The landscape burns out and flattens the farther north you travel. The rolling hills of lower tea country turn to shallow wetlands and the ancient cities crumble into nothingness as the train travels on its long slow route out and away from Colombo. The sun shines golden and harsh. The trees are a pale green.
On the Jaffna Peninsula the light refracts off the dusty streets and shallow blue waters, scattering and illuminating. It’s a strange land, far removed from the more touristed corners of Sri Lanka. The civil war that raged between the military and the Tamil Tigers for over 25 years decimated the economy and the population and the countrysides and for decades Jaffna was little more than the forgotten homeland of the few. Buildings crumbled. Time passed. Life found its way.
This trip was little more than a research mission wedged between a vacation in tea country and a job in southern India. I wanted to see what the landscape looked like 10 years after the end of the war. Earlier, our train ride to Ella was packed with backpackers with little room to stand or sit. The ride to Jaffna was comparatively empty and had no more than a handful of westerners on board at any given time. It felt like traveling to the edge of the known world. In a way it was.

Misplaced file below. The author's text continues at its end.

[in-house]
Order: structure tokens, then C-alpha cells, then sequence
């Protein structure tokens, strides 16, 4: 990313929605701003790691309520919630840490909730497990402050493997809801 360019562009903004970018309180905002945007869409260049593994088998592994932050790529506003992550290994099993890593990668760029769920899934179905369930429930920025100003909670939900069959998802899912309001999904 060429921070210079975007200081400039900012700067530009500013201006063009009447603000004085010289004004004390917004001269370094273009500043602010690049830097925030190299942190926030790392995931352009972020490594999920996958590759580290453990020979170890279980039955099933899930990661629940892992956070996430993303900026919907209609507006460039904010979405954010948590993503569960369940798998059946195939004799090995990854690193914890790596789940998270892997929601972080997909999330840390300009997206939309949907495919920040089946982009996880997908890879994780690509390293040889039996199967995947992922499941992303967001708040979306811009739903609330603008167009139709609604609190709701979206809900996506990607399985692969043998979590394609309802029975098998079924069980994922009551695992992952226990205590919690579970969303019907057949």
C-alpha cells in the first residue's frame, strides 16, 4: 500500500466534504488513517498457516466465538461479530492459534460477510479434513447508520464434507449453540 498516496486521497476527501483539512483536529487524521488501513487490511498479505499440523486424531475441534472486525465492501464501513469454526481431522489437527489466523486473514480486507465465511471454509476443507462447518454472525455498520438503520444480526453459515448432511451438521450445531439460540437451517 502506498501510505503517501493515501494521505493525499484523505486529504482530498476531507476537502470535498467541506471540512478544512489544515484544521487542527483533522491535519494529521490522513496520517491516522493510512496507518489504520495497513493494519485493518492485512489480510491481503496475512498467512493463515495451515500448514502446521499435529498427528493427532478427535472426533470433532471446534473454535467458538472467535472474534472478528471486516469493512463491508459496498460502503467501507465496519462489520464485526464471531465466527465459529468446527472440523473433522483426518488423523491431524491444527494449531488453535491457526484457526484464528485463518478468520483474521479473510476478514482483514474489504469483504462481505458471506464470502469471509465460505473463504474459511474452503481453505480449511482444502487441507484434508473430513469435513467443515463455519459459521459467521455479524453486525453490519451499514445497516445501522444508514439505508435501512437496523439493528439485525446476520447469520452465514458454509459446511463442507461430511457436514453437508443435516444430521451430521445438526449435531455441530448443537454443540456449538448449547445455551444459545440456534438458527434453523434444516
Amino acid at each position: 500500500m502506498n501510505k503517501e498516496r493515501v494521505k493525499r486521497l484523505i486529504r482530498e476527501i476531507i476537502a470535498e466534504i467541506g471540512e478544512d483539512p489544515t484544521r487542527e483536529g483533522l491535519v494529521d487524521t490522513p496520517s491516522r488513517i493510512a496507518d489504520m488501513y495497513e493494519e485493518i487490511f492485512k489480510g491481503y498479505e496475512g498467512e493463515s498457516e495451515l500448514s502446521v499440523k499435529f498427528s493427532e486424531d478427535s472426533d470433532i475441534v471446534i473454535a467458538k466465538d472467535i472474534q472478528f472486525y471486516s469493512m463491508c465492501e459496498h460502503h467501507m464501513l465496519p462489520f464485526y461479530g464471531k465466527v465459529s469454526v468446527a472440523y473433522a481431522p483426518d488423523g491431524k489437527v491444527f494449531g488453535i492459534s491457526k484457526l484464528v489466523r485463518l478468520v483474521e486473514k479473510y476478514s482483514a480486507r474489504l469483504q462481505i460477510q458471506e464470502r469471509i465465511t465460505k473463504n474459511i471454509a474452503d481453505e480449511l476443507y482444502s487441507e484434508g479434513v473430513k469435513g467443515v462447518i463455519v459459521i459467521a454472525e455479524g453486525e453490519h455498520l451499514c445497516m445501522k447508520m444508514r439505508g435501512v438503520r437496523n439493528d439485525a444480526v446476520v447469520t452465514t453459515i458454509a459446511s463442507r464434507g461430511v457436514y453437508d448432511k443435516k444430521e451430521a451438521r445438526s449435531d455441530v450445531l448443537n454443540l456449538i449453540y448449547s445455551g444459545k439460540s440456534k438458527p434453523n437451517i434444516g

I saw the fabled Elephant Pass and Hindu temples built on the sandy shores of small islands, their caretakers stewing lentils in large pots as the waves crashed behind them. I met worshippers at Nallur Kandaswamy temple, fishermen steering their boats home in Palk Bay. Musicians and families and friendly old men in Point Pedro. Shopkeepers and cricket players in the town center. Lovers and soldiers haunting the more shadowed corners of the fort. The ocean-fed waters of Keerimalai Springs.
The whole of the Jaffna Peninsula is a magical place. Still recovering from a generation of carnage, but like all places that have seen terrible years and terrible rulers and terrible saviors, the air there is of optimism and peace, not of war’s wreckage and exhaustion. It’s a flat and sunburnt land and its golden and harsh light does shine brightest. Thus.